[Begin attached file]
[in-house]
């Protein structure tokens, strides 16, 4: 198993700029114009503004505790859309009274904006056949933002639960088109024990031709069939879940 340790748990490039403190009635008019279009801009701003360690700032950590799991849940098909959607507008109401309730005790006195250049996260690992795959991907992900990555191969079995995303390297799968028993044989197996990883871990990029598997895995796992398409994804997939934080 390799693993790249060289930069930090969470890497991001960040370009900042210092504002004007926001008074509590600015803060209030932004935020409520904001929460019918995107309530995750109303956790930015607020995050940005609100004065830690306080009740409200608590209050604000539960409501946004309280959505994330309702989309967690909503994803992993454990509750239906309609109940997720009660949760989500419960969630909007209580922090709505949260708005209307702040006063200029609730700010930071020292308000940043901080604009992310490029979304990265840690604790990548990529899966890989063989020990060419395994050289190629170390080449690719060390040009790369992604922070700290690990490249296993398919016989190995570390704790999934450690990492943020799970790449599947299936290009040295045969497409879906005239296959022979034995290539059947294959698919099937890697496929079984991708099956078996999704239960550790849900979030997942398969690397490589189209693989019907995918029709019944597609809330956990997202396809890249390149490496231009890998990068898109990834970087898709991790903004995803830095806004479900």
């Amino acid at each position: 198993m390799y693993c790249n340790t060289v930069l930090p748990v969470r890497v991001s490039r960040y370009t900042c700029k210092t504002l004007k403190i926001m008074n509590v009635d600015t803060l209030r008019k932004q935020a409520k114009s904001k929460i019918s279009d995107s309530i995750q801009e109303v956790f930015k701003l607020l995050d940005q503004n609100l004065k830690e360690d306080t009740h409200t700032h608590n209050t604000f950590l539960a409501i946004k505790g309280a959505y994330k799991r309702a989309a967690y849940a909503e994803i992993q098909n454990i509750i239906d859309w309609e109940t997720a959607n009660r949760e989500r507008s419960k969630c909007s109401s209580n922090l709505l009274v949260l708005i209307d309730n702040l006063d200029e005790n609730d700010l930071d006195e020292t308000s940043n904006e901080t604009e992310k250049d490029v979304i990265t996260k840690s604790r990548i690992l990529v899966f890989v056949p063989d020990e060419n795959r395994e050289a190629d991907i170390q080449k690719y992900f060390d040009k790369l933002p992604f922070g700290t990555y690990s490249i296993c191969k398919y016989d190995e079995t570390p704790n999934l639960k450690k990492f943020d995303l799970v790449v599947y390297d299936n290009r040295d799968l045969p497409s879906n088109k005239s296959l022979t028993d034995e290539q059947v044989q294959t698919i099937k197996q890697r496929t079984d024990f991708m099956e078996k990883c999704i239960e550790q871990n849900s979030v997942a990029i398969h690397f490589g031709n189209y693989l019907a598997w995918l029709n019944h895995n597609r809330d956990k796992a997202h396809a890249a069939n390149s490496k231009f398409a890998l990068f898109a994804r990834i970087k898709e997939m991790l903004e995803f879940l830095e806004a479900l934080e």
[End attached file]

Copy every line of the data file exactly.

[in-house]
């Protein structure tokens, strides 16, 4: 198993700029114009503004505790859309009274904006056949933002639960088109024990031709069939879940 340790748990490039403190009635008019279009801009701003360690700032950590799991849940098909959607507008109401309730005790006195250049996260690992795959991907992900990555191969079995995303390297799968028993044989197996990883871990990029598997895995796992398409994804997939934080 390799693993790249060289930069930090969470890497991001960040370009900042210092504002004007926001008074509590600015803060209030932004935020409520904001929460019918995107309530995750109303956790930015607020995050940005609100004065830690306080009740409200608590209050604000539960409501946004309280959505994330309702989309967690909503994803992993454990509750239906309609109940997720009660949760989500419960969630909007209580922090709505949260708005209307702040006063200029609730700010930071020292308000940043901080604009992310490029979304990265840690604790990548990529899966890989063989020990060419395994050289190629170390080449690719060390040009790369992604922070700290690990490249296993398919016989190995570390704790999934450690990492943020799970790449599947299936290009040295045969497409879906005239296959022979034995290539059947294959698919099937890697496929079984991708099956078996999704239960550790849900979030997942398969690397490589189209693989019907995918029709019944597609809330956990997202396809890249390149490496231009890998990068898109990834970087898709991790903004995803830095806004479900």
């Amino acid at each position: 198993m390799y693993c790249n340790t060289v930069l930090p748990v969470r890497v991001s490039r960040y370009t900042c700029k210092t504002l004007k403190i926001m008074n509590v009635d600015t803060l209030r008019k932004q935020a409520k114009s904001k929460i019918s279009d995107s309530i995750q801009e109303v956790f930015k701003l607020l995050d940005q503004n609100l004065k830690e360690d306080t009740h409200t700032h608590n209050t604000f950590l539960a409501i946004k505790g309280a959505y994330k799991r309702a989309a967690y849940a909503e994803i992993q098909n454990i509750i239906d859309w309609e109940t997720a959607n009660r949760e989500r507008s419960k969630c909007s109401s209580n922090l709505l009274v949260l708005i209307d309730n702040l006063d200029e005790n609730d700010l930071d006195e020292t308000s940043n904006e901080t604009e992310k250049d490029v979304i990265t996260k840690s604790r990548i690992l990529v899966f890989v056949p063989d020990e060419n795959r395994e050289a190629d991907i170390q080449k690719y992900f060390d040009k790369l933002p992604f922070g700290t990555y690990s490249i296993c191969k398919y016989d190995e079995t570390p704790n999934l639960k450690k990492f943020d995303l799970v790449v599947y390297d299936n290009r040295d799968l045969p497409s879906n088109k005239s296959l022979t028993d034995e290539q059947v044989q294959t698919i099937k197996q890697r496929t079984d024990f991708m099956e078996k990883c999704i239960e550790q871990n849900s979030v997942a990029i398969h690397f490589g031709n189209y693989l019907a598997w995918l029709n019944h895995n597609r809330d956990k796992a997202h396809a890249a069939n390149s490496k231009f398409a890998l990068f898109a994804r990834i970087k898709e997939m991790l903004e995803f879940l830095e806004a479900l934080e």